The Supreme Court of the United States has ruled against the Nation Football League (NFL) in terms of specific antitrust language, which emerged from a lawsuit brought against the sports entity by apparel manufacturer American Needle.
American Needle had charged that the NFL’s exclusive apparel agreement with Reebok limited competition, violated the Sherman Act and led to higher prices for consumers. American Needle further charged that an agreement between NFL Properties (NFLP) and Reebok did not allow the company to negotiate apparel agreements with individual teams.
In its decision (PDF), authored by retiring Justice Stevens, SCOTUS unanimously reversed a lower court’s ruling, and, according to SCOTUS Blog, “cleared the way Monday for trial of a lawsuit against the joint marketing of the right to use the teams’ logos and trademarks on consumer goods.”
The decision hinged around Section 1 of the Sherman Act, which dictates, “Every contract, combination in the form of trust or otherwise, or conspiracy, in restraint of trade or commerce among the several States, or with foreign nations, is declared to be illegal.”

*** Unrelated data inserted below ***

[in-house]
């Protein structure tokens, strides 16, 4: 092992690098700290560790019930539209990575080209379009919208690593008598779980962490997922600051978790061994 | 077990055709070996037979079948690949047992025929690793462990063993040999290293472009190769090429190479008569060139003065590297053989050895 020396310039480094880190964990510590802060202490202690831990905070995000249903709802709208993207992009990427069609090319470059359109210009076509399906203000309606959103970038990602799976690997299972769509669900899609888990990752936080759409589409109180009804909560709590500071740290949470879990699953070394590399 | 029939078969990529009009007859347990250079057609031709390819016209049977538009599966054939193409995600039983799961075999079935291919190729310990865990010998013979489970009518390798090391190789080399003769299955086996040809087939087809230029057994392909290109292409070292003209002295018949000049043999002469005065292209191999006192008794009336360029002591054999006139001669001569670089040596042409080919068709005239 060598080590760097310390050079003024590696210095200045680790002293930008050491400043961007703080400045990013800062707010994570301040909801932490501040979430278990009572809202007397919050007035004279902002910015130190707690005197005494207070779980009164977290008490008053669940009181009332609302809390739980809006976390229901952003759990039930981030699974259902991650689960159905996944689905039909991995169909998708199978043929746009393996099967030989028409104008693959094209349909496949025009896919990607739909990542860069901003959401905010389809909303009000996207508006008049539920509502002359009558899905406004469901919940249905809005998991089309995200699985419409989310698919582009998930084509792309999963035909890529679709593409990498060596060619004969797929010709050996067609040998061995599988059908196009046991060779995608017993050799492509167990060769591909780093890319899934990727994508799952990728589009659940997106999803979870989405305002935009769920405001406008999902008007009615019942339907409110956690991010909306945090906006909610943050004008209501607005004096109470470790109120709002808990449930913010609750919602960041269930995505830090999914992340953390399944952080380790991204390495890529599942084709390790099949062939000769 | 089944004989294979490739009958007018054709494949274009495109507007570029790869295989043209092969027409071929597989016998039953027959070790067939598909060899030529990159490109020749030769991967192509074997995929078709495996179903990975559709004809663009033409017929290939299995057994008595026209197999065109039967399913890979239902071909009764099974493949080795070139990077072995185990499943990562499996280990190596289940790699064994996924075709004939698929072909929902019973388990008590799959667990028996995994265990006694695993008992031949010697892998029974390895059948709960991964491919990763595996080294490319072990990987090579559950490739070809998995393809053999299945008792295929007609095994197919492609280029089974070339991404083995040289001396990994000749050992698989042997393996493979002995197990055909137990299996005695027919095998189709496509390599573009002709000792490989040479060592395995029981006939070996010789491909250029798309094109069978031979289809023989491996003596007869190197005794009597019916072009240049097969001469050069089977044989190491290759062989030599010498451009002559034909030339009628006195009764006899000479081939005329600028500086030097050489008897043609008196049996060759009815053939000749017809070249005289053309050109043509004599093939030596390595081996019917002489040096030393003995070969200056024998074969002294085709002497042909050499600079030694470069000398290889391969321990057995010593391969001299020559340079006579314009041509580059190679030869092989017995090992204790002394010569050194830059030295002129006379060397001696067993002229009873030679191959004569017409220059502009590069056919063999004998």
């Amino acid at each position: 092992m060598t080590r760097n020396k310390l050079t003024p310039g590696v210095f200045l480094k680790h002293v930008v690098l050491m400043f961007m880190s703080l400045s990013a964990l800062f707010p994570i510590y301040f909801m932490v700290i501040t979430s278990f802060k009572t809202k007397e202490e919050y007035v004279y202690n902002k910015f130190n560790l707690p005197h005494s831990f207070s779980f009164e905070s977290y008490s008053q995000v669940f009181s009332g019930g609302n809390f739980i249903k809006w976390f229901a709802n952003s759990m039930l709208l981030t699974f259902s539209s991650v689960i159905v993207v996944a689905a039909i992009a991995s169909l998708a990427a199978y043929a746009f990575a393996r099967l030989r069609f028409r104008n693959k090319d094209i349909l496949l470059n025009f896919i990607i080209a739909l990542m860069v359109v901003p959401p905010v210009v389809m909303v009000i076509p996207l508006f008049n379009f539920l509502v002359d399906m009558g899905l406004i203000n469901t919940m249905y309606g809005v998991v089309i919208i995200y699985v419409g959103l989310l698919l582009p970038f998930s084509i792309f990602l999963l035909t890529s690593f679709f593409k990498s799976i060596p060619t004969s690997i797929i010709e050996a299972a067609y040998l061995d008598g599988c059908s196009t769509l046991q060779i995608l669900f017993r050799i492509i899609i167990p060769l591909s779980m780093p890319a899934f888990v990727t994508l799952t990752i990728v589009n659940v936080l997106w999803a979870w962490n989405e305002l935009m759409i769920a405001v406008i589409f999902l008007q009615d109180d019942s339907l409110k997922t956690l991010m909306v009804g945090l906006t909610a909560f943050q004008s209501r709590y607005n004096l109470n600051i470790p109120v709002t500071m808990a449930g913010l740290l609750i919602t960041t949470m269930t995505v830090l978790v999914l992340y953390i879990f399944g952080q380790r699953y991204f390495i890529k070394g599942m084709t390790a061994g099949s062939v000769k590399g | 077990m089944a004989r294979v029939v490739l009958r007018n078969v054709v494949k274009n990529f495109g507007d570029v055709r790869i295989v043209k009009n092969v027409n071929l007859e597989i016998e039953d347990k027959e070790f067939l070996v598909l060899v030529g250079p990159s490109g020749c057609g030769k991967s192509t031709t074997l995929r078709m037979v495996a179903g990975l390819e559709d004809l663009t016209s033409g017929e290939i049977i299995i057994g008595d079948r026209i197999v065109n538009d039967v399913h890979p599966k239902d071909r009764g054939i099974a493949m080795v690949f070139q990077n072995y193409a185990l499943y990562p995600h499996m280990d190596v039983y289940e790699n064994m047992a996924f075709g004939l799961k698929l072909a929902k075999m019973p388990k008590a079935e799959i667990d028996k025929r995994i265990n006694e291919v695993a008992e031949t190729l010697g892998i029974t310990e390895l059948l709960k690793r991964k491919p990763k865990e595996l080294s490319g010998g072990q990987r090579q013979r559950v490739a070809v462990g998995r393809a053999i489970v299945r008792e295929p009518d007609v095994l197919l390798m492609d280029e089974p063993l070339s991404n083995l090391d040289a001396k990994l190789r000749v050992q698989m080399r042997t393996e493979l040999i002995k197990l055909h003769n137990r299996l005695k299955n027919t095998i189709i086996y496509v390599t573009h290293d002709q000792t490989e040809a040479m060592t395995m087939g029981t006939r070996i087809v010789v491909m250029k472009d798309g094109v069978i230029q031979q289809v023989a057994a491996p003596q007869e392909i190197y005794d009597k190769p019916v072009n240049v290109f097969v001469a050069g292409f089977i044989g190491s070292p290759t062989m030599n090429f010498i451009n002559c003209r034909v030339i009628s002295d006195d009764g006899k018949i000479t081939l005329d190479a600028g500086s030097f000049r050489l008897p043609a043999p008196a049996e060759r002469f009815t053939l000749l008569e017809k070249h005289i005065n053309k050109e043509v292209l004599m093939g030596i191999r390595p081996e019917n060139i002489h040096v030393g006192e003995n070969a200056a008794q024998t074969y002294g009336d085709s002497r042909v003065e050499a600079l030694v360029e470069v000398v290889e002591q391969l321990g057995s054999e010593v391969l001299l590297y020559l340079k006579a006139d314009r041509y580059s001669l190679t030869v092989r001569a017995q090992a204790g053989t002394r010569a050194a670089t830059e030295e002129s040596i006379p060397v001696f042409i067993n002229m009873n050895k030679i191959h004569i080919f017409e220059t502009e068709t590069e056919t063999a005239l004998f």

In the decision, Stevens wrote “We conclude that the NFL’s licensing activities constitute concerted action that is not categorically beyond the coverage of §1 [Section 1].”
Between 1963 and 2000, NFLP granted nonexclusive licenses to a “number of vendors,” including American Needle. December of 2000 saw NFL Properties formed and a 10-year exclusive headwear deal for all 32 teams granted to Reebok. American Needle’s license was not renewed.
While the NFL had argued that “by forming NFLP, they have formed a single entity, akin to a merger, and market their NFL brands through a single outlet,” Stevens wrote, “An ongoing §1 violation cannot evade §1 scrutiny simply by giving the ongoing violation a name and label.”
A few more choice tidbits:
Although NFL teams have common interests such as promoting the NFL brand, they are still separate, profit-maximizing entities, and their interests in licensing team trademarks are not necessarily aligned.
It may be, as respondents argue, that NFLP “has served as the ‘single driver’’ of the teams’ “promotional vehicle,” “‘pursu[ing] the common interests of the whole.’” But illegal restraints often are in the common interests of the parties to the restraint, at the expense of those who are not parties.
As the SCOTUS Blog further noted, “The Court also did not decide whether the NFL did in fact act illegally in this specific marketing effort.”
If, in a forthcoming trial, it is ruled that the NFL did act illegally, LawsofPlay (earlier this year) outlined a scenario of what such a ruling could mean for the videogame world:
While this could lead to more competition in the sports gaming markets, it could also lead to really wonky arrangements–imagine EA releasing an NFL game with 20 NFL teams and a dozen or so fantasy teams to round out the roster while 2K releases a game with the 12 NFL teams missing from EA’s game and a handful of its own fantasy teams.